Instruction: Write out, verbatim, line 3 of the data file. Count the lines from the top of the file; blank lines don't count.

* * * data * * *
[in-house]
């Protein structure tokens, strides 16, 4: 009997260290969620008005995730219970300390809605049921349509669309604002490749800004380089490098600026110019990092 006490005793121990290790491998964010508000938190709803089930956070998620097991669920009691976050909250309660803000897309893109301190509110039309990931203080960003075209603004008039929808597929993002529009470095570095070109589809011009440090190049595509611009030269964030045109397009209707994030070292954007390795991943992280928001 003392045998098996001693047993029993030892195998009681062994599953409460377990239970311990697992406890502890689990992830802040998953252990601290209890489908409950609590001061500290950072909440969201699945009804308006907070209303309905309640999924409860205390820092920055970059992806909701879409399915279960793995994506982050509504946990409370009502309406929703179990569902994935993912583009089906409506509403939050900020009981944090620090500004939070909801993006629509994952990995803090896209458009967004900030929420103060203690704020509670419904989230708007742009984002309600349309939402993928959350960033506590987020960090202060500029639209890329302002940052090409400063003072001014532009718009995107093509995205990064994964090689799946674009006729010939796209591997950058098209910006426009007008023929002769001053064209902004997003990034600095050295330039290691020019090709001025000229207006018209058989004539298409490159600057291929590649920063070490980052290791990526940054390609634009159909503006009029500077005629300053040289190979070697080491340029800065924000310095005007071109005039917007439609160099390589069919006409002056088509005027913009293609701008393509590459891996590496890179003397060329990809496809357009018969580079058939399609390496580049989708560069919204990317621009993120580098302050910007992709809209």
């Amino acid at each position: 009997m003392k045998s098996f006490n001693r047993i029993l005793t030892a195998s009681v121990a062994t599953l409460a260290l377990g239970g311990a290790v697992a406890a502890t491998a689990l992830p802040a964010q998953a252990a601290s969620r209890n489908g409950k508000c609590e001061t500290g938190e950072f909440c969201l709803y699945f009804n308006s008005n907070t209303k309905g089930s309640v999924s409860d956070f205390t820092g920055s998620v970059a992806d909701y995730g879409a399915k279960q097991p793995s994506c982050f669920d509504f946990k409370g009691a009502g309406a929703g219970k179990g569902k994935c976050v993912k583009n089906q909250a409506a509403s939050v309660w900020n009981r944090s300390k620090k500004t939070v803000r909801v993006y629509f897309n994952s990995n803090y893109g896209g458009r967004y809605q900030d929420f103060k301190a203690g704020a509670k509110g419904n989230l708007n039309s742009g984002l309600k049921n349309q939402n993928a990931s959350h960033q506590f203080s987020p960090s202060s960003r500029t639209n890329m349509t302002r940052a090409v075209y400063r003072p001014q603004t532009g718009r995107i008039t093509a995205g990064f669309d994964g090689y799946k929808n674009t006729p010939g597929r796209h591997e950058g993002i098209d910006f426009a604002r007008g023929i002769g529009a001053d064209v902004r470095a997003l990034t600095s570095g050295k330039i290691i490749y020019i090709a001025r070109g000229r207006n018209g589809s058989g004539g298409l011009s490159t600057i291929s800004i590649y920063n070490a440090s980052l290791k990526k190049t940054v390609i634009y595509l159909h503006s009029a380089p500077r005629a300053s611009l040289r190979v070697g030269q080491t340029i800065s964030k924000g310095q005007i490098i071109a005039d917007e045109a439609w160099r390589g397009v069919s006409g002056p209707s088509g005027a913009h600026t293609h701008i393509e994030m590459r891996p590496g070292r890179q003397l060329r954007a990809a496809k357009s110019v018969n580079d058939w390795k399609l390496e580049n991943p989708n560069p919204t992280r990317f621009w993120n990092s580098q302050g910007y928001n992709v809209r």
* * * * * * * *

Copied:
């Amino acid at each position: 009997m003392k045998s098996f006490n001693r047993i029993l005793t030892a195998s009681v121990a062994t599953l409460a260290l377990g239970g311990a290790v697992a406890a502890t491998a689990l992830p802040a964010q998953a252990a601290s969620r209890n489908g409950k508000c609590e001061t500290g938190e950072f909440c969201l709803y699945f009804n308006s008005n907070t209303k309905g089930s309640v999924s409860d956070f205390t820092g920055s998620v970059a992806d909701y995730g879409a399915k279960q097991p793995s994506c982050f669920d509504f946990k409370g009691a009502g309406a929703g219970k179990g569902k994935c976050v993912k583009n089906q909250a409506a509403s939050v309660w900020n009981r944090s300390k620090k500004t939070v803000r909801v993006y629509f897309n994952s990995n803090y893109g896209g458009r967004y809605q900030d929420f103060k301190a203690g704020a509670k509110g419904n989230l708007n039309s742009g984002l309600k049921n349309q939402n993928a990931s959350h960033q506590f203080s987020p960090s202060s960003r500029t639209n890329m349509t302002r940052a090409v075209y400063r003072p001014q603004t532009g718009r995107i008039t093509a995205g990064f669309d994964g090689y799946k929808n674009t006729p010939g597929r796209h591997e950058g993002i098209d910006f426009a604002r007008g023929i002769g529009a001053d064209v902004r470095a997003l990034t600095s570095g050295k330039i290691i490749y020019i090709a001025r070109g000229r207006n018209g589809s058989g004539g298409l011009s490159t600057i291929s800004i590649y920063n070490a440090s980052l290791k990526k190049t940054v390609i634009y595509l159909h503006s009029a380089p500077r005629a300053s611009l040289r190979v070697g030269q080491t340029i800065s964030k924000g310095q005007i490098i071109a005039d917007e045109a439609w160099r390589g397009v069919s006409g002056p209707s088509g005027a913009h600026t293609h701008i393509e994030m590459r891996p590496g070292r890179q003397l060329r954007a990809a496809k357009s110019v018969n580079d058939w390795k399609l390496e580049n991943p989708n560069p919204t992280r990317f621009w993120n990092s580098q302050g910007y928001n992709v809209r």